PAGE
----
Biogen’s O’Neill Heads to Sarepta Therapeutics


Gilmore O’Neill, formerly Biogen’s senior vice president, late-stage clinical development, jumped ship and will be Sarepta Therapeutics chief medical officer.

While at Biogen, O’Neill held various leadership roles in Alzheimer’s development, movement disorders, acute neurology, multiple sclerosis, pain, neuromuscular disease, cell therapy and rare diseases. He was involved in the eventual approval for Biogen’s drugs Tecfidera, Zinbryta, Plegridy and Spinraza.

In his new position at Sarepta, he will lead all clinical development, medical affairs, pharmacovigilance, and regulatory affairs.

A physician licensed to practice medicine in Massachusetts, O’Neill previously served as a Harvard Medical School clinical instructor and as chief resident in neurology at the Massachusetts General Hospital. His subspecialty focus was on neuromuscular diseases and inherited leukodystrophies. He received his Bachelor of Medicine from University College Dublin and a Master of Medical Sciences from Harvard University.

He replaced Catherine Stehman-Breen, who joined Sarepta in April 2017. Prior to coming on as chief medical officer, Stehman-Breen had been vice president, clinical development and regulatory affairs at Regeneron Pharmaceuticals since 2015. She is currently Entrepreneur in Residence at Atlas Venture and interim chief medical officer.

“I feel extremely fortunate to welcome Dr. O’Neill to Sarepta and to our executive team as we advance our 21 pipeline programs and build ourselves into one of the most meaningful precision genetic medicine companies in the world,” said Doug Ingram, Sarepta’s president and chief executive officer, in a statement. “Gilmore is uniquely positioned to successfully lead our development strategy. He has deep expertise in neurobiology, genetic medicine and clinical development, having driven some of biotech’s most successful clinical programs. And his proven leadership ability and passion for our mission of changing lives through genetic medicine will be essential as we advance toward our goals with a sense of urgency, creativity and purpose.”

This is just another in a long line of prominent executives leaving Biogen in the last year. In August 2017, Alpna Seth, the head of Biogen’s biosimilars division, left to join former chief executive officer George Scangos at Vir Biotechnology. In June of 2017, Paul Clancy, Biogen’s chief financial officer, left to join Alexion Pharmaceuticals. Earlier in the year, Spyros Arvavanis-Tsakonas, chief scientific officer, shifted to part-time visiting scientist after making a deal with Harvard University. In March 2017, Adriana Karaboutis, executive vice president of technology, business solutions, and corporate affairs, left to become chief information and digital officer of National Grid.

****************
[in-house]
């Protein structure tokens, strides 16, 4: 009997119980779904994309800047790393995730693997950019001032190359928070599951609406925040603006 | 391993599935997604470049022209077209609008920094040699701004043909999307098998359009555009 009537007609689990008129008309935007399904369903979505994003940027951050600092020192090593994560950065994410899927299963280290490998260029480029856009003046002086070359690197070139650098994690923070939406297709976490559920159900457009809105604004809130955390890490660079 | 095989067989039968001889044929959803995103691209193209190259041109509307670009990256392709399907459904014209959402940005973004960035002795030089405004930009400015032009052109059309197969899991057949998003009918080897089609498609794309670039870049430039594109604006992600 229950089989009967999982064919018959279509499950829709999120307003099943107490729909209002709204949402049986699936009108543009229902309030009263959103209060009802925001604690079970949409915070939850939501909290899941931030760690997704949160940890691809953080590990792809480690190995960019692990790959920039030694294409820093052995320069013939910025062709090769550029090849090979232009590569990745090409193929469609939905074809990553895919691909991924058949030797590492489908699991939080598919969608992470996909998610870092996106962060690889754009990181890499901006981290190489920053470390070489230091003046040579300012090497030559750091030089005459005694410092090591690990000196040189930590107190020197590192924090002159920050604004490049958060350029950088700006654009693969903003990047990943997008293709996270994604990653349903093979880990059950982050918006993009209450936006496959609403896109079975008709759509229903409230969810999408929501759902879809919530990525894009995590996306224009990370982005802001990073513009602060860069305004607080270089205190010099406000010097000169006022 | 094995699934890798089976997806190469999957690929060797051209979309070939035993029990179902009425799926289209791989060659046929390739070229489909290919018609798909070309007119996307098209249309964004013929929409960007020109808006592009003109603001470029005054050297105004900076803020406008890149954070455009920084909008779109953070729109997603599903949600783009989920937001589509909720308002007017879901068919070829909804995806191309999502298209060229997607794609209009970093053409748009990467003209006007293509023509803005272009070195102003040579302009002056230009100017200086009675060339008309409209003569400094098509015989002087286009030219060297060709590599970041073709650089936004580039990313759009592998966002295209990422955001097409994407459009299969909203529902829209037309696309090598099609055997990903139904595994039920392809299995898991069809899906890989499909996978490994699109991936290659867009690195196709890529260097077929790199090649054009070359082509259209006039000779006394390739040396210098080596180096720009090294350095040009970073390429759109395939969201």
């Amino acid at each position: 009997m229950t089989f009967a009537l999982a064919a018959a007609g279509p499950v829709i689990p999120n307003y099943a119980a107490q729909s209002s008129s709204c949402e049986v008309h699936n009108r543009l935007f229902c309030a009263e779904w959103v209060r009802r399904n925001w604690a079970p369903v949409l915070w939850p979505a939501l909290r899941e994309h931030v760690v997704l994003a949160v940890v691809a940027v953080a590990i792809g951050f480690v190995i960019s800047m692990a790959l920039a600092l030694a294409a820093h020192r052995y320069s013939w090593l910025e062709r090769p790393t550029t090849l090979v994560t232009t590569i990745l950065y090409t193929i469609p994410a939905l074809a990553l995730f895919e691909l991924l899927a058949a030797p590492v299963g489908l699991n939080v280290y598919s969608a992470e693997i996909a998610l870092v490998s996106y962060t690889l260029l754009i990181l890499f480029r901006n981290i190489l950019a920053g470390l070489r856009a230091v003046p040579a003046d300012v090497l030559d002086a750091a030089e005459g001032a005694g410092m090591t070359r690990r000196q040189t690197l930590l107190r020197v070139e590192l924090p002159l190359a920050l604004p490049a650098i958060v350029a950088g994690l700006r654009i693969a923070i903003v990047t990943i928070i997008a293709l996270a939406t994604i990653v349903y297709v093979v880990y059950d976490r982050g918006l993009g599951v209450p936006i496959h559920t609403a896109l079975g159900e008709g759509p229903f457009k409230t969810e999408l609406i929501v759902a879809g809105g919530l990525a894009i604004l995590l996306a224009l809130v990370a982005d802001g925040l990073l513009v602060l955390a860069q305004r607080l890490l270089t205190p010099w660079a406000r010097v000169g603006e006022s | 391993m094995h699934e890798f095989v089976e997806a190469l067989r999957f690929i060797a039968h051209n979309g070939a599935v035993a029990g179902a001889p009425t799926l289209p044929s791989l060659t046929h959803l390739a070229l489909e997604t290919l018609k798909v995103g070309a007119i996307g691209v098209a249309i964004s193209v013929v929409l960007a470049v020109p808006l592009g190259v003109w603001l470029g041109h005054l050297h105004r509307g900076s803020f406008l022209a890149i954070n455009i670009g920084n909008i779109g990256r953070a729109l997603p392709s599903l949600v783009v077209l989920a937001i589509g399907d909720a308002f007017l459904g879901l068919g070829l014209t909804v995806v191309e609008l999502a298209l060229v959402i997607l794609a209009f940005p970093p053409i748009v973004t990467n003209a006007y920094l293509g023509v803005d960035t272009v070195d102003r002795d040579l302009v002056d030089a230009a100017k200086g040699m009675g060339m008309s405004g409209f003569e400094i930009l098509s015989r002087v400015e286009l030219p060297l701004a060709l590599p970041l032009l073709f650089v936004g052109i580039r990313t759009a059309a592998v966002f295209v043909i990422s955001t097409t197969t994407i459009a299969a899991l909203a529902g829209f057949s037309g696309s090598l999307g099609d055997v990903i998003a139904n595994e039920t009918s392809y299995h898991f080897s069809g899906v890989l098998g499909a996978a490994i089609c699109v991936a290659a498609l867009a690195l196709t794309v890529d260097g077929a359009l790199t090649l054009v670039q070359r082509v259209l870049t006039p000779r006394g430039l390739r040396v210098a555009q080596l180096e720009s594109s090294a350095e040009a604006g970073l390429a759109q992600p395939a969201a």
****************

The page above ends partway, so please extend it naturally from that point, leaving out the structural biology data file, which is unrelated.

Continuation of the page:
O’Neill’s shift is sure to raise eyebrows given his leadership in Alzheimer’s disease at Biogen. All eyes are on the company’s efforts to move its aducanumab through an ongoing Phase III clinical trial in Alzheimer’s disease. Although the company has a strong presence in multiple sclerosis (MS) and its Spinraza for spinal muscular atrophy (SMA) is growing sales, much of its fortunes are tied to the success or failure of aducanumab.

At the same time, the company appears to be broadening its pipeline for neurology-related diseases. Yesterday Biogen inked an exclusive option deal with Tokyo-based TMS for TMS-007 and backup compounds for acute ischemic stroke (AIS). It also recently expanded an alliance with Ionis Pharmaceuticals to develop RNA-based drugs for brain diseases. And in March, it bought a Phase IIb-ready AMPA receptor potentiator for cognitive impairment associated with schizophrenia from Pfizer.

O’Neill said in a statement, “I was inspired to join the Sarepta leadership team by the quality of Sarepta’s pipeline and the sense of urgency within the company to advance these programs and improve the lives of patients. I’m looking forward to making a fast start, and one of my most pressing priorities will be to meet with and learn from the DMD (Duchenne muscular dystrophy) patient community.”

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